Cooper, William Arthur,
Painter, Educator, Lawyer, Minister
Collection size: 500 items (on 1 microfilm reel).
Collection Summary: Biographical materials; correspondence, concerning portrait commisions, lectures on art, and exhibitions of his work; two account books containing expenditures; receipts; a journal, 1935, containing expenditures and notes concerning his "good will" tour; a report on the tour; Cooper's publication EDUCATING THROUGH FINE ARTS; his book A PORTRAYAL OF NEGRO LIFE, 1936, which contains reproductions of his portraits acompanied by his explanatory text, and documents related to the book including proposed plans, sales records, and a typescript of the book which contains portraits not included in the published version; price lists for Cooper's paintings; exhibition catalogs, clippings, miscellany, and a book by Charles C. Dawson, ABCs OF GREAT NEGROES; and 36 photographs of Cooper, of his friends and church members, and his portrait paintings.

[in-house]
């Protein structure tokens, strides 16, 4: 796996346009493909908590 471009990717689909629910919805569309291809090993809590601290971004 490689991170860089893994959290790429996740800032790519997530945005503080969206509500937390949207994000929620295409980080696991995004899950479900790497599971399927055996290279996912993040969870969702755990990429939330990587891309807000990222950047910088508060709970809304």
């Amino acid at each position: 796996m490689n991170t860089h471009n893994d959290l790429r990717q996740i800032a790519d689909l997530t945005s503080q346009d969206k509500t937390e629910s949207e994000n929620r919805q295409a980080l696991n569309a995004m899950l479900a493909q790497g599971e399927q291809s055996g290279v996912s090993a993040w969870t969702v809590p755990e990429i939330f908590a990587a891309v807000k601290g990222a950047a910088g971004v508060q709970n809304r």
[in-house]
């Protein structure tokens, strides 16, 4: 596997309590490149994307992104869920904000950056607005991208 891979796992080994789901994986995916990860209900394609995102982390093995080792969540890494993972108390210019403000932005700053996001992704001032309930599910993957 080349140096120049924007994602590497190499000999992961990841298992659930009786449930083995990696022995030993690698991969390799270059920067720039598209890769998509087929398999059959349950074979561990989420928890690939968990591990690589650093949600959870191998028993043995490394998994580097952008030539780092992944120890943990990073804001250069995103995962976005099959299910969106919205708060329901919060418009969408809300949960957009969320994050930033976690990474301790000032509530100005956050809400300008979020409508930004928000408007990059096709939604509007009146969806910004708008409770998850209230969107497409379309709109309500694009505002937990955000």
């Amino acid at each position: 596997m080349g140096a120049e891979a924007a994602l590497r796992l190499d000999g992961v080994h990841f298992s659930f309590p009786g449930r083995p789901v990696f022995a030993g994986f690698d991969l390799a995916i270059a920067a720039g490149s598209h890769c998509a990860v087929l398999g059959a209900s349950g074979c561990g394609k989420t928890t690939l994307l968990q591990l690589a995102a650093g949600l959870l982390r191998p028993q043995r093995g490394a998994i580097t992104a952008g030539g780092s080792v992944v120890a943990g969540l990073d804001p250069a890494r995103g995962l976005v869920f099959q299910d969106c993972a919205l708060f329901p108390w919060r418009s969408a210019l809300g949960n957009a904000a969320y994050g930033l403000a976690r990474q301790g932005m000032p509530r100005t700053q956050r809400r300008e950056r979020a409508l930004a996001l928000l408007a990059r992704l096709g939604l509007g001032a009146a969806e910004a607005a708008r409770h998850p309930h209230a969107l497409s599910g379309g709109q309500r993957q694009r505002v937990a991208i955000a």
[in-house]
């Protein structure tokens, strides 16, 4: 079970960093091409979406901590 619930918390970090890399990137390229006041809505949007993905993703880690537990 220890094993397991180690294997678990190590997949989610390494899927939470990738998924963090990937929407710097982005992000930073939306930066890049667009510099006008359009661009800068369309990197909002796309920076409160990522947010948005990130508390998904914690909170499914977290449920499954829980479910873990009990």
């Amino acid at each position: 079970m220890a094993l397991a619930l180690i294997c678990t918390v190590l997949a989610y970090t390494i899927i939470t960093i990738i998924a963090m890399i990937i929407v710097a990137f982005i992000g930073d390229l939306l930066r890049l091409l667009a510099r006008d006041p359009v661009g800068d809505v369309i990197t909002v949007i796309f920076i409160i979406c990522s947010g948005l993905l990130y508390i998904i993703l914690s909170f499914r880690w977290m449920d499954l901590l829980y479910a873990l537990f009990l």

Biographical/Historical Note: William Arthur Cooper, black preacher, lawyer, and artist, painted the portraits of Negro field hands, domestic servants, children, religious and civic leaders and business executives. As a member of the North Carolina Interracial Commission, Cooper made a "good will" tour to colleges and universities in North Carolina where he exhibited his portraits and lectures on art and black culture.
The lender, Jimmy Lee Taylor, discovered Cooper's papers and about 20 of his paintings beneath the floor boards of an abandoned shed in Charlotte, N.C. The shed was owned by Cooper, who apparently left everything when he moved to St. Louis circa 1940. Taylor claims that a vision led him to the art works and documents. Taylor sold the papers to the University of North Carolina at Charlotte.